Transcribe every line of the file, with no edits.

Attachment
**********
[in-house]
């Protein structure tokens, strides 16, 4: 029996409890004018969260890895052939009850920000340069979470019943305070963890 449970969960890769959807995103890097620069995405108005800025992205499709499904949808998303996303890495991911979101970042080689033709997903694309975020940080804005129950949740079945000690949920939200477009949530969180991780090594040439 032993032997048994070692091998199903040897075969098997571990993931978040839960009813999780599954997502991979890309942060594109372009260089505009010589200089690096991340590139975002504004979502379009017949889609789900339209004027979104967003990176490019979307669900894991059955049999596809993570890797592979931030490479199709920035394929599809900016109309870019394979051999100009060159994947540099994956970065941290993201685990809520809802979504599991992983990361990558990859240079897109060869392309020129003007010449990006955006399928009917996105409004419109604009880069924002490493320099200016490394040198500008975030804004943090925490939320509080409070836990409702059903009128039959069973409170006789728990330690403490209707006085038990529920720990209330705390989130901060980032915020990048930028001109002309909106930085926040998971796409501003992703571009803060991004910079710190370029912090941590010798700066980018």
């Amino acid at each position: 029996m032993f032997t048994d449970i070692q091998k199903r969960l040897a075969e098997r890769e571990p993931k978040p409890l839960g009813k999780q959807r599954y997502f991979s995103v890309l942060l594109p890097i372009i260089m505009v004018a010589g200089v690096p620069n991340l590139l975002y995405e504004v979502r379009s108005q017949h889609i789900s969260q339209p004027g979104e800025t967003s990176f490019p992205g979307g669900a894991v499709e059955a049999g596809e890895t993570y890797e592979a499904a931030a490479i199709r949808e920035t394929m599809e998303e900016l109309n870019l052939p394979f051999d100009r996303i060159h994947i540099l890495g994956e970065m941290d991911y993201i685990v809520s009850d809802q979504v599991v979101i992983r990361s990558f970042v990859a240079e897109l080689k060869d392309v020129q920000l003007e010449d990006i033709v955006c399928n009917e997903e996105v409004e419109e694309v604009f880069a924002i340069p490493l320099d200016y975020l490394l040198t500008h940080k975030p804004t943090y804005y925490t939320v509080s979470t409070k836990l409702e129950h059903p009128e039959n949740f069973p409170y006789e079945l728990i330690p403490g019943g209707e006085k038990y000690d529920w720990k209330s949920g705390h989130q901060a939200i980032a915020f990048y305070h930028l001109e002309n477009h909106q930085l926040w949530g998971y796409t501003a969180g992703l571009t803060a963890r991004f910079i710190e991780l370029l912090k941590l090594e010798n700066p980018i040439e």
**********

[in-house]
């Protein structure tokens, strides 16, 4: 029996409890004018969260890895052939009850920000340069979470019943305070963890 449970969960890769959807995103890097620069995405108005800025992205499709499904949808998303996303890495991911979101970042080689033709997903694309975020940080804005129950949740079945000690949920939200477009949530969180991780090594040439 032993032997048994070692091998199903040897075969098997571990993931978040839960009813999780599954997502991979890309942060594109372009260089505009010589200089690096991340590139975002504004979502379009017949889609789900339209004027979104967003990176490019979307669900894991059955049999596809993570890797592979931030490479199709920035394929599809900016109309870019394979051999100009060159994947540099994956970065941290993201685990809520809802979504599991992983990361990558990859240079897109060869392309020129003007010449990006955006399928009917996105409004419109604009880069924002490493320099200016490394040198500008975030804004943090925490939320509080409070836990409702059903009128039959069973409170006789728990330690403490209707006085038990529920720990209330705390989130901060980032915020990048930028001109002309909106930085926040998971796409501003992703571009803060991004910079710190370029912090941590010798700066980018």
């Amino acid at each position: 029996m032993f032997t048994d449970i070692q091998k199903r969960l040897a075969e098997r890769e571990p993931k978040p409890l839960g009813k999780q959807r599954y997502f991979s995103v890309l942060l594109p890097i372009i260089m505009v004018a010589g200089v690096p620069n991340l590139l975002y995405e504004v979502r379009s108005q017949h889609i789900s969260q339209p004027g979104e800025t967003s990176f490019p992205g979307g669900a894991v499709e059955a049999g596809e890895t993570y890797e592979a499904a931030a490479i199709r949808e920035t394929m599809e998303e900016l109309n870019l052939p394979f051999d100009r996303i060159h994947i540099l890495g994956e970065m941290d991911y993201i685990v809520s009850d809802q979504v599991v979101i992983r990361s990558f970042v990859a240079e897109l080689k060869d392309v020129q920000l003007e010449d990006i033709v955006c399928n009917e997903e996105v409004e419109e694309v604009f880069a924002i340069p490493l320099d200016y975020l490394l040198t500008h940080k975030p804004t943090y804005y925490t939320v509080s979470t409070k836990l409702e129950h059903p009128e039959n949740f069973p409170y006789e079945l728990i330690p403490g019943g209707e006085k038990y000690d529920w720990k209330s949920g705390h989130q901060a939200i980032a915020f990048y305070h930028l001109e002309n477009h909106q930085l926040w949530g998971y796409t501003a969180g992703l571009t803060a963890r991004f910079i710190e991780l370029l912090k941590l090594e010798n700066p980018i040439e």